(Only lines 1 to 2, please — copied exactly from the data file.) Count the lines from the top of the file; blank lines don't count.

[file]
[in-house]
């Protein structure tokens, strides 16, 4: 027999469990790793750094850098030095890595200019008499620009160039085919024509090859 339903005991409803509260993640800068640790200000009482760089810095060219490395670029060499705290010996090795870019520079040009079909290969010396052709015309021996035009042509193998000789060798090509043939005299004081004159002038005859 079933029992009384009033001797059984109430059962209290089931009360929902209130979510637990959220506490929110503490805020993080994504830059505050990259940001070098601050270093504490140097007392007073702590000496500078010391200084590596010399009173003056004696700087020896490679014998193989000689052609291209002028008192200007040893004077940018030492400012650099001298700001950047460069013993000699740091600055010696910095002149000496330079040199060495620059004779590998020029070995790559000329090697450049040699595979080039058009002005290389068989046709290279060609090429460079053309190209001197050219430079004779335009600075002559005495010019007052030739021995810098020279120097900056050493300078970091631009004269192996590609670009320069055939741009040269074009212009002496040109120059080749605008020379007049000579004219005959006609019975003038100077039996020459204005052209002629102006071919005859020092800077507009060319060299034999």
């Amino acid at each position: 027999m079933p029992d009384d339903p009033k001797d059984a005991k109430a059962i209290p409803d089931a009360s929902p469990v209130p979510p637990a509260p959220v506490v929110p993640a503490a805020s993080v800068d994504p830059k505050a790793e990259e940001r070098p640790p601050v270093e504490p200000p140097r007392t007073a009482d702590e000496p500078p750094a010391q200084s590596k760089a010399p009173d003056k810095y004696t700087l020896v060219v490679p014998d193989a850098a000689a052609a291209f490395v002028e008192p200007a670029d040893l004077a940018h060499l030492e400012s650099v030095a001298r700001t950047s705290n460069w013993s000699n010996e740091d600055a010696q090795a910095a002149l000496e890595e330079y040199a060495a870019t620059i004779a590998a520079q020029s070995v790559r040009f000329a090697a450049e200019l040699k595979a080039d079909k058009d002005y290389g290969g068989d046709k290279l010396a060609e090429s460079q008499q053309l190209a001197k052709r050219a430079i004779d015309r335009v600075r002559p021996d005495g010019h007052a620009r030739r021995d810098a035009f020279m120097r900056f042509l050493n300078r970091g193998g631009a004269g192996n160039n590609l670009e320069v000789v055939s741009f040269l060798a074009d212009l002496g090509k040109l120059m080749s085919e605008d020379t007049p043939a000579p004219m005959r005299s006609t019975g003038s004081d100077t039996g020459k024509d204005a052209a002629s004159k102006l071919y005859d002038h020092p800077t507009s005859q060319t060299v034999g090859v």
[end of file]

[in-house]
């Protein structure tokens, strides 16, 4: 027999469990790793750094850098030095890595200019008499620009160039085919024509090859 339903005991409803509260993640800068640790200000009482760089810095060219490395670029060499705290010996090795870019520079040009079909290969010396052709015309021996035009042509193998000789060798090509043939005299004081004159002038005859 079933029992009384009033001797059984109430059962209290089931009360929902209130979510637990959220506490929110503490805020993080994504830059505050990259940001070098601050270093504490140097007392007073702590000496500078010391200084590596010399009173003056004696700087020896490679014998193989000689052609291209002028008192200007040893004077940018030492400012650099001298700001950047460069013993000699740091600055010696910095002149000496330079040199060495620059004779590998020029070995790559000329090697450049040699595979080039058009002005290389068989046709290279060609090429460079053309190209001197050219430079004779335009600075002559005495010019007052030739021995810098020279120097900056050493300078970091631009004269192996590609670009320069055939741009040269074009212009002496040109120059080749605008020379007049000579004219005959006609019975003038100077039996020459204005052209002629102006071919005859020092800077507009060319060299034999």